The collective results of these studies suggest the following: First, even though a stock market index does not perform as well as a conditional two beta model, the stock market index captures some influence of dividend yield changes that a macroeconomic index such as consumption growth does not capture. Second, creating a combined index containing influence from both the stock market and from macroeconomic growth variables improves the performance of the CAPM. Third, and most important to this paper, when the asset returns under study are controlled for the influence of dividend yield, the focus is on measuring cash flow beta and a single macroeconomic index, like consumption or income growth, is appropriate.

RESTRICTING ALL RETURN DATA TO GROWTH RATES

A simple way to control for effects of changing dividend yield is by restricting the measure of return on all assets under study to income growth rates rather than total return. The Gordon (1962) perpetual dividend growth model can be used to present the CAPM in terms of growth of cash flow. Gordon (1962) modeled the investor's expected return [R.sub.j] on a security j assuming an expected constant growth rate, [g.sub.j] of current dividends [D.sub.j0] and an initial investment price [P.sub.j0]. With the expected growth [g.sub.j] being conditional on the information set available at time 0, the return is expressed as:

[R.sub.j] = [D.sub.j0] (1 + [g.sub.j])/[P.sub.j0] + [g.sub.j] (3)

A similar expression for the return on the common market index, M is

[R.sub.M] = [D.sub.M0] (1 + [g.sub.M])/[P.sub.M0] + [g.sub.M] (4)

Assume, as did Jagannathan and Wang (1996, p.5), that the CAPM in (2) holds for total returns conditionally, i.e. based on the available information set at a particular point in time. Then, substituting (3) and (4) into (2) and solving for [g.sub.j]

[MATHEMATICAL EXPRESSION NOT REPRODUCIBLE IN ASCII] (5)

To simplify (5), note that [R.sub.f], [D.sub.j0]/[P.sub.j0] and [D.sub.M0]/[P.sub.M0] are all known at time 0, and note that [[beta].sub.j], is constant, given the information set and then let

[kappa] = ([R.sub.f] - [[beta].sub.j][R.sub.f] - [D.sub.j0]/[P.sub.j0] + [[beta].sub.j][D.sub.M0]/[P.sub.M0])/(1 + [D.sub.j0]/[P.sub.j0]) (6)

[[gamma].sub.j] = [[beta].sub.j](1 + [D.sub.M0]/[P.sub.M0])/(1 + [D.sub.j0]/[P.sub.j0]) (7)

With these substitutions, the expected growth rate is a linear function of the expected growth rate of the market index.

[g.sub.j] = [kappa] + [[gamma].sub.j][g.sub.M] (8)

Since the measure of systematic growth risk, gamma or [[gamma].sub.j] is a slope, the regression estimate for it [y.sub.j]' can be written as

[[gamma]'.sub.j] = cov([g.sub.j], [g.sub.M])/[[sigma].sup.2.sub.gM] (9)

Thus, if the CAPM is valid conditionally based on total returns, then it is also valid conditionally when the focus is restricted to growth in dividends. While the rate on treasury securities is often used as a proxy for the risk free rate, [R.sub.f], there is no security whose rate of return can proxy for the intercept [kappa] in (6). In this paper, [kappa] will be referred to as the "zero risk" growth rate. It can be interpreted as the rate of growth available when no systematic growth risk is assumed. The implication of (8) is that investors can form their expectation about the individual investment's growth rate [g.sub.j] knowing the estimate for the investment's systematic income growth risk provided in (9). In addition, recall from (3) that the investor's rate of return is also a function of the expected growth rate [g.sub.j], so that forming an expectation about future growth rate allows forming an expectation about future return, given the current status of dividend yields. For a firm, dividends cannot grow unless earnings grow. In addition, except for short run cost-cutting measures, earnings cannot grow unless revenues grow. Thus, the essential driver of returns to investors (entrepreneurs) is sales growth in the regions in which they operate.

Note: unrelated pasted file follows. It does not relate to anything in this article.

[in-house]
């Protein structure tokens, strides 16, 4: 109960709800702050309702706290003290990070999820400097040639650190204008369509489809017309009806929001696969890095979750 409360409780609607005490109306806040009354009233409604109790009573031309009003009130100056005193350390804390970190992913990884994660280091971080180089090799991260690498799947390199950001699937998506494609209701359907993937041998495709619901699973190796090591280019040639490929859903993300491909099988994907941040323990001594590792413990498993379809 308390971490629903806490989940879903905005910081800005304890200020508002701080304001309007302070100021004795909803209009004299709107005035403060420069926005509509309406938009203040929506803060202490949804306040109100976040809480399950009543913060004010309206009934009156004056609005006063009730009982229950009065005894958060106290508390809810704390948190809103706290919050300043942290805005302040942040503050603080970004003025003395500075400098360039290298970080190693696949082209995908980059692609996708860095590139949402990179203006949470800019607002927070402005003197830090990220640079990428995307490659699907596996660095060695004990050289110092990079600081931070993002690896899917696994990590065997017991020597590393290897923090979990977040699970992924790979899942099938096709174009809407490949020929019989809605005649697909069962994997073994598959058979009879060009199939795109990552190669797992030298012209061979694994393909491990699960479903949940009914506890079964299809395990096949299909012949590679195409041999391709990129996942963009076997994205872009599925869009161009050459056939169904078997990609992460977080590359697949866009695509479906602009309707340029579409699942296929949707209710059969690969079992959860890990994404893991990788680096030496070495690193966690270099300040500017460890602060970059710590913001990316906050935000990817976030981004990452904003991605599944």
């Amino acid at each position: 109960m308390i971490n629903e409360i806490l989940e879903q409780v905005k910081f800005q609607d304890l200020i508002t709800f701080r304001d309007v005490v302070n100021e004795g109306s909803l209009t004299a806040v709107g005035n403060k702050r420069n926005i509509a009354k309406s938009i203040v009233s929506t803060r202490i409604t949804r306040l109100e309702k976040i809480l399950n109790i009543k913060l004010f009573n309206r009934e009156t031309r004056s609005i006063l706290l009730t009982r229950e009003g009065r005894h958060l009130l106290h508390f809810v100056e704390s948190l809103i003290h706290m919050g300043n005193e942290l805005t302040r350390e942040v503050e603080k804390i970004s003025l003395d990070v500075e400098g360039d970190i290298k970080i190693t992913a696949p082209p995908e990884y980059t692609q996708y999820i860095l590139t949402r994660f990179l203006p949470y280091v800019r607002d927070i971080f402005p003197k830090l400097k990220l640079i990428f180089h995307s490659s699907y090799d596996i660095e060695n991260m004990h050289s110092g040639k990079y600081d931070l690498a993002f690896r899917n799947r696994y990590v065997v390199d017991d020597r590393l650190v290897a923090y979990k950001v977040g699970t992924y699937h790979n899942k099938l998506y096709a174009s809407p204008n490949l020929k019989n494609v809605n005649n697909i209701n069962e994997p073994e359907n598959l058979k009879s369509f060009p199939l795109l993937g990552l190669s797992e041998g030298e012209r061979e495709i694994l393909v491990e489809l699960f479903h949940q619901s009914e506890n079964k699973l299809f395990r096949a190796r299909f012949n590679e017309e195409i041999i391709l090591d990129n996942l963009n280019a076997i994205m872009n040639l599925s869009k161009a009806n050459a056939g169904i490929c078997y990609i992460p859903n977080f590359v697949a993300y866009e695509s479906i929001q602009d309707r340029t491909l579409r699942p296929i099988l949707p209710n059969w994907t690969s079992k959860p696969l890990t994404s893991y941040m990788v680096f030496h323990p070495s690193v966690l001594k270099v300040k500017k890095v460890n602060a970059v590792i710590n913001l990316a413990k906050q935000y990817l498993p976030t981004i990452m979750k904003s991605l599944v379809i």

APPLYING THE CAPM TO PERSONAL INCOME GROWTH BY REGION

A region such as a county or a state may be viewed as a portfolio of entrepreneurs or firms producing revenue from production. This revenue is divided among suppliers of labor, equity and debt capital, and intermediate materials and appears in measures of their personal income. These suppliers of resources may be viewed (loosely) as "investors" in the firm. For example, even though a worker may not be an owner of the firm, he commits (invests) his time (human capital) to the firm and receives a return. The return to these suppliers/investors can be measured as the growth rate in their incomes which results from their association with the firm. The form of the CAPM presented in equation (8) suggests a linear relation between growth risk and return, measured as income growth, even when there is no investment price data available. Measures of macroeconomic income such as the Personal Income series tabulated by the Bureau of Economic Analysis of the U.S. Department of Commerce can provide the income growth data required. A novel exploitation of (8) is, then, to test for the linear relation posited by the CAPM using the growth rate of personal income for each of the 48 contiguous states and also for county data. Thus, when a state's personal income growth systematic risk is high, as measured by its covariance with the United States, higher growth rates, higher rates of return and lower prices should be expected on the assets in that state. The wealth (assets) in the state will include privately held small businesses and the value of human capital, such as education and training.